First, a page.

April 2014
Volume 55, Issue 13
Free
ARVO Annual Meeting Abstract  |   April 2014
Decrease in Hemoglobin As the Cause of Interferon-Induced Retinopathy
Author Affiliations & Notes
  • Meghan Berkenstock
    Ophthalmology, Drexel University College of Medicine, Philadelphia, PA
  • Francinia McCartney
    Ophthalmology, Drexel University College of Medicine, Philadelphia, PA
  • Jessica M Ackert
    Ophthalmology, Drexel University College of Medicine, Philadelphia, PA
  • Footnotes
    Commercial Relationships Meghan Berkenstock, None; Francinia McCartney, None; Jessica Ackert, None
  • Footnotes
    Support None
Investigative Ophthalmology & Visual Science April 2014, Vol.55, 2881. doi:
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      Meghan Berkenstock, Francinia McCartney, Jessica M Ackert; Decrease in Hemoglobin As the Cause of Interferon-Induced Retinopathy. Invest. Ophthalmol. Vis. Sci. 2014;55(13):2881.

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      © ARVO (1962-2015); The Authors (2016-present)

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Abstract
 
Purpose
 

During chronic hepatitis C treatment with ribavirin and PEG INF, a subset of patients have been observed to develop interferon-induced retinopathy shortly after the diagnosis of anemia. Given the phenotypic overlap of both retinopathies, we examined if an association exists between the onset of anemia and the development of interferon-induced retinopathy in chronic hepatitis C patients receiving both ribavirin and PEG INF.

 
Methods
 

A retrospective case series study examined the electronic medical records of patients with Hepatitis C presenting since August of 2011. Any patient documented to initate interferon therapy were included in our analysis. All patients received a baseline eye screening prior to treatment initiation, and presented for routine ophthalmic re-examination during the course of their treatment. Any patient found to have intereferon- retinopathy undewent photographic documentation of these findings. We then compared patients who developed interferon retinopathy aganist the control group that did not develop retinopathy in an attempt to identify causative factors.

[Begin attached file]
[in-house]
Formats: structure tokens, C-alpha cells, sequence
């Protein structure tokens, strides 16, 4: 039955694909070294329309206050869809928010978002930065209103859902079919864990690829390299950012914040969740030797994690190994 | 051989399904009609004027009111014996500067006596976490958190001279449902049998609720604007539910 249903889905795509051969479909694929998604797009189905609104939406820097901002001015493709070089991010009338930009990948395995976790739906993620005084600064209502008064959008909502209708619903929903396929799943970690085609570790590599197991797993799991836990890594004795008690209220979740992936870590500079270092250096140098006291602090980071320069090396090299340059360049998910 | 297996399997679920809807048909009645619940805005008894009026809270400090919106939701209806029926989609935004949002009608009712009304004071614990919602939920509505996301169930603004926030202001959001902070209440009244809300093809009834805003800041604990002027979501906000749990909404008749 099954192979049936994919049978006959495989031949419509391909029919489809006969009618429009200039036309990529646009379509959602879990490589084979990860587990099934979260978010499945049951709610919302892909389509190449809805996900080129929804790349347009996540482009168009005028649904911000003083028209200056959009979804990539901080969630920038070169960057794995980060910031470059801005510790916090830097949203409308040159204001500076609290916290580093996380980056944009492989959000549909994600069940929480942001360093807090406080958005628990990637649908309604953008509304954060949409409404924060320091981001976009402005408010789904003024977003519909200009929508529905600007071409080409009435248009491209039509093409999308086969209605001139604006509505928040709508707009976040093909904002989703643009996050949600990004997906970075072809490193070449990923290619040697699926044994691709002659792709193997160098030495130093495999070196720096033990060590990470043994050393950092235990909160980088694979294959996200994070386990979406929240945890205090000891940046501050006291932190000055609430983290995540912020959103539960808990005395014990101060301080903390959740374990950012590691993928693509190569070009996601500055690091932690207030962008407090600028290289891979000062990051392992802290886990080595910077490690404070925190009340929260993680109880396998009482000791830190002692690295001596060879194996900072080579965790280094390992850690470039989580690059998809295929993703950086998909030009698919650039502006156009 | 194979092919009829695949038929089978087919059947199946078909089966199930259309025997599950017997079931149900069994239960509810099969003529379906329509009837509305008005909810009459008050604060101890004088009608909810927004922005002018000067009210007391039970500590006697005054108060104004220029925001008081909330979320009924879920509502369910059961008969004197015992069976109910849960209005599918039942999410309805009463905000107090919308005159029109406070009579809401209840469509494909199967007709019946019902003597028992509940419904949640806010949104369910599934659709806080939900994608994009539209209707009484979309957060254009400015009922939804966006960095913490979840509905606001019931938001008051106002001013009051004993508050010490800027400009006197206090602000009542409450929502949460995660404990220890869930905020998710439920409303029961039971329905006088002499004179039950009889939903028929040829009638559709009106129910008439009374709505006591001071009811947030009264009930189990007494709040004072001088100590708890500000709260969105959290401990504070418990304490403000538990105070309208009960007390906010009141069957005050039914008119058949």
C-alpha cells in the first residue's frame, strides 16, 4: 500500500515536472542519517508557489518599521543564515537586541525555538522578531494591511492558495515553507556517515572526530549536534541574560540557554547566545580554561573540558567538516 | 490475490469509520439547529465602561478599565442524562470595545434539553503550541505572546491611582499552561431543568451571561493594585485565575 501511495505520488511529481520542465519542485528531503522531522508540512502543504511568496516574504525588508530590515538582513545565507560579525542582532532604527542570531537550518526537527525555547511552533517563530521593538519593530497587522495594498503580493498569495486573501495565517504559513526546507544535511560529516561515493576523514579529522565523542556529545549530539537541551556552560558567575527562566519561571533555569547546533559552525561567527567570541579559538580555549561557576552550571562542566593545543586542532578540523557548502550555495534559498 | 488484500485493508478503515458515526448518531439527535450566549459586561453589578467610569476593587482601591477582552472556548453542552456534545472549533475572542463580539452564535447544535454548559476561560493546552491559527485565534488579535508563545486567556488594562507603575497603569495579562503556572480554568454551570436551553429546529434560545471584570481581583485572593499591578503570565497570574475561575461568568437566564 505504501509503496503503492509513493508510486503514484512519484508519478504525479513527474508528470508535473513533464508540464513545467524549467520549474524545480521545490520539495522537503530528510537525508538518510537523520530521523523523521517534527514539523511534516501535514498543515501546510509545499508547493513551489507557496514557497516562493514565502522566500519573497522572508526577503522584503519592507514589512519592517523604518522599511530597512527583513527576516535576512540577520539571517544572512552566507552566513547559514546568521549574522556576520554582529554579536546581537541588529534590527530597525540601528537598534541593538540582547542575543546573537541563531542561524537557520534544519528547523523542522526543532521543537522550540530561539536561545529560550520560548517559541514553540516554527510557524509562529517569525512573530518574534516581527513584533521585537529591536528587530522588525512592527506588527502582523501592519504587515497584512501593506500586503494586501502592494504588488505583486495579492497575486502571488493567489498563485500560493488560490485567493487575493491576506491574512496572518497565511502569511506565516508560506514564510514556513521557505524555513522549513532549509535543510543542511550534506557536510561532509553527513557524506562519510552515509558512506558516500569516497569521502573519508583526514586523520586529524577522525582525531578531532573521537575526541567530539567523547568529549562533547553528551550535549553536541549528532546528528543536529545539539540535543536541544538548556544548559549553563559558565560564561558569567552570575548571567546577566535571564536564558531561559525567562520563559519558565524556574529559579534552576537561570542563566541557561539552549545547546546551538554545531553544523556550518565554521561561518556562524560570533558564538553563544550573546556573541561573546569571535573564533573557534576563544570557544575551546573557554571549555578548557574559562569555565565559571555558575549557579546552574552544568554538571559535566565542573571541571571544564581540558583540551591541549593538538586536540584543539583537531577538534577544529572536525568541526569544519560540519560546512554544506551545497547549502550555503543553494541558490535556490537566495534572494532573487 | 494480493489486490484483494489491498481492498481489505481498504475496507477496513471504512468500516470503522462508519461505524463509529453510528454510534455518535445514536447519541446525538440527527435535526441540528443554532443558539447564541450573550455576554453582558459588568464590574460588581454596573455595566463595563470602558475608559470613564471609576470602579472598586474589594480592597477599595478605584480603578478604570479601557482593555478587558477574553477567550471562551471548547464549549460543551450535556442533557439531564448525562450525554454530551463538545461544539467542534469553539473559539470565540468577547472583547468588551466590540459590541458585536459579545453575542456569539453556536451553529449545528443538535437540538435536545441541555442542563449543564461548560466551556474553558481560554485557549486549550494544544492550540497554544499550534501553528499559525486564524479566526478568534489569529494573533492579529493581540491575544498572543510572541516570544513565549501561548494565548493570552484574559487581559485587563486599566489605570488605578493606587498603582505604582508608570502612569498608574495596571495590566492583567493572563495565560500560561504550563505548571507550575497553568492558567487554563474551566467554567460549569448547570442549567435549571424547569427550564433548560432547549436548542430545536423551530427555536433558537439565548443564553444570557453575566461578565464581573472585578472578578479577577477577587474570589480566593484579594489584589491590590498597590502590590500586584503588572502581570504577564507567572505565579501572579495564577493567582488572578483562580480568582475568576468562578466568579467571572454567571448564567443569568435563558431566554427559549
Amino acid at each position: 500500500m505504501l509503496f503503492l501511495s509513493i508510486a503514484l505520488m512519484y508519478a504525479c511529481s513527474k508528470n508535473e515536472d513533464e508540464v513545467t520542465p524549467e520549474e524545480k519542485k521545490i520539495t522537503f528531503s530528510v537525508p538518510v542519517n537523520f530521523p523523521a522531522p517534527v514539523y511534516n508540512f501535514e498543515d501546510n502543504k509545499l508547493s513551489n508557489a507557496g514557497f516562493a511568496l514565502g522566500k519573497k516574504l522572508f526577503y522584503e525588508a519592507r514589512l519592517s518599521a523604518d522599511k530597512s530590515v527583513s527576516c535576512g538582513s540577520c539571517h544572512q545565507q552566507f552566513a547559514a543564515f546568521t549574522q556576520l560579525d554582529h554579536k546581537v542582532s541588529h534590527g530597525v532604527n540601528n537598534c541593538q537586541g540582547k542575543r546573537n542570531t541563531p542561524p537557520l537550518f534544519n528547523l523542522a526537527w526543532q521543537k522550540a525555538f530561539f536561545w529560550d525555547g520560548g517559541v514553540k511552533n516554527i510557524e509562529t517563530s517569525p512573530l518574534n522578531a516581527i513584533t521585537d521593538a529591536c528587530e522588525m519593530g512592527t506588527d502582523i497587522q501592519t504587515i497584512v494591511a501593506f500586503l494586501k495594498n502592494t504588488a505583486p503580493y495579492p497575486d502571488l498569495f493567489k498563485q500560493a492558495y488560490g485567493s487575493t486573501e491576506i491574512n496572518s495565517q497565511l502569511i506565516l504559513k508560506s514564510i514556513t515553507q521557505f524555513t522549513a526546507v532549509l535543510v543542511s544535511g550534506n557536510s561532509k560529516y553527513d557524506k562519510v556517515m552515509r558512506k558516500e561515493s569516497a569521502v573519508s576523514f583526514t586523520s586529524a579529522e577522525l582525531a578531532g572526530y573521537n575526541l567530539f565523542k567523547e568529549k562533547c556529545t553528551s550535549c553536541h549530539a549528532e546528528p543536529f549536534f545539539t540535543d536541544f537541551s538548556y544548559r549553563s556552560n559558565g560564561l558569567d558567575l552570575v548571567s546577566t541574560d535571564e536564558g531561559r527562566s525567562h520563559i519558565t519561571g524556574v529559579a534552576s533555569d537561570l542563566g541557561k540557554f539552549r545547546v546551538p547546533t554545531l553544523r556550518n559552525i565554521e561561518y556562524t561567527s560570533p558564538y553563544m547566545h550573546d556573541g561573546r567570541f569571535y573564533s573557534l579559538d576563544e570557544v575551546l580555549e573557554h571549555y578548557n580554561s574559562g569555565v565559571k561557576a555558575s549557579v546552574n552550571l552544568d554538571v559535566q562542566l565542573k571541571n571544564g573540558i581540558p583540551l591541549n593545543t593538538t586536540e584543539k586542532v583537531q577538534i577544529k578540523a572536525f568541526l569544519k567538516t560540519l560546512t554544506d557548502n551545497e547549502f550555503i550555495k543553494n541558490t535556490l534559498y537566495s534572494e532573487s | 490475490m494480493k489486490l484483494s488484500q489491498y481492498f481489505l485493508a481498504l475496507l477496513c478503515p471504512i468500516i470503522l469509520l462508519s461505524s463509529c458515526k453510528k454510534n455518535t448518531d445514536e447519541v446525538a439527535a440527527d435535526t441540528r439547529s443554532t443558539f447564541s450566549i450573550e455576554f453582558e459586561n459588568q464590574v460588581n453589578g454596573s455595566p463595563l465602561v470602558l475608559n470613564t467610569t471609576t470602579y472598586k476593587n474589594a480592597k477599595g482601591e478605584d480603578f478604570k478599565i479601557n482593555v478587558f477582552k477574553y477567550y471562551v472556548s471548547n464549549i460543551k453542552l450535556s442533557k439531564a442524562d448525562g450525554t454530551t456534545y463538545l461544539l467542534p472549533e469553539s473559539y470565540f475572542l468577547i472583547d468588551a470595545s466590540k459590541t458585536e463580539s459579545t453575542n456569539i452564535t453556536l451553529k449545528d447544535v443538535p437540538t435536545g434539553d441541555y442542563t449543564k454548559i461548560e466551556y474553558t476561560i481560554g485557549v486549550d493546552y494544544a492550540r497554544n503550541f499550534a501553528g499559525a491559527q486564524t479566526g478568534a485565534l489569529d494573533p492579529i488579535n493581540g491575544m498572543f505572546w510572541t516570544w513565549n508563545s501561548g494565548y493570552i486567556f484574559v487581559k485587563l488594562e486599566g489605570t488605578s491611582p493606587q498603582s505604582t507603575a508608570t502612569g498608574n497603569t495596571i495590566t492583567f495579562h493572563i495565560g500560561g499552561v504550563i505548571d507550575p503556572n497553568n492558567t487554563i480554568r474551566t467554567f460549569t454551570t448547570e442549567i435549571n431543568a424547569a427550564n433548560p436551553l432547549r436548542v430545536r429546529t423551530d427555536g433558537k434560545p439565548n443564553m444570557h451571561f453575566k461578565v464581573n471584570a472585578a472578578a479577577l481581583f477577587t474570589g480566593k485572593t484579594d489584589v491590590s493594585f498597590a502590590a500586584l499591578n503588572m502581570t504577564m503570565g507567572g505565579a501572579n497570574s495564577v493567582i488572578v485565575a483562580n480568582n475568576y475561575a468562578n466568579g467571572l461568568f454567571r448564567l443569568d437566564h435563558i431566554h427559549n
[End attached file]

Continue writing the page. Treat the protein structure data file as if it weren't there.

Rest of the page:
Results
 

Hemoglobin concentration levels between control and interferon-retinopathy patients tended to be slightly lower in the group that developed retinopathy, but here was no threshold hemoglobin concentration under which the rate of developing retinopathy increased. However, a greater than a 25% drop in hemoglobin was seen in patients who developed interferon retinopathy versus control subjects.

 
Conclusions
 

Patients with a greater than 25% reduction in hemoglobin during treatment with ribavirin and PEG INF should receive more frequent ophthalmic screening, as they are at an increased incidence of developing interferon-induced retinopathy. A larger cohort study is needed to delineate if a causal relationship between anemia and interferon-induced retinopathy exists, as the pathophysiology of fundus changes caused by each is poorly understood.

     
Keywords: 463 clinical (human) or epidemiologic studies: prevalence/incidence • 464 clinical (human) or epidemiologic studies: risk factor assessment • 572 ischemia  
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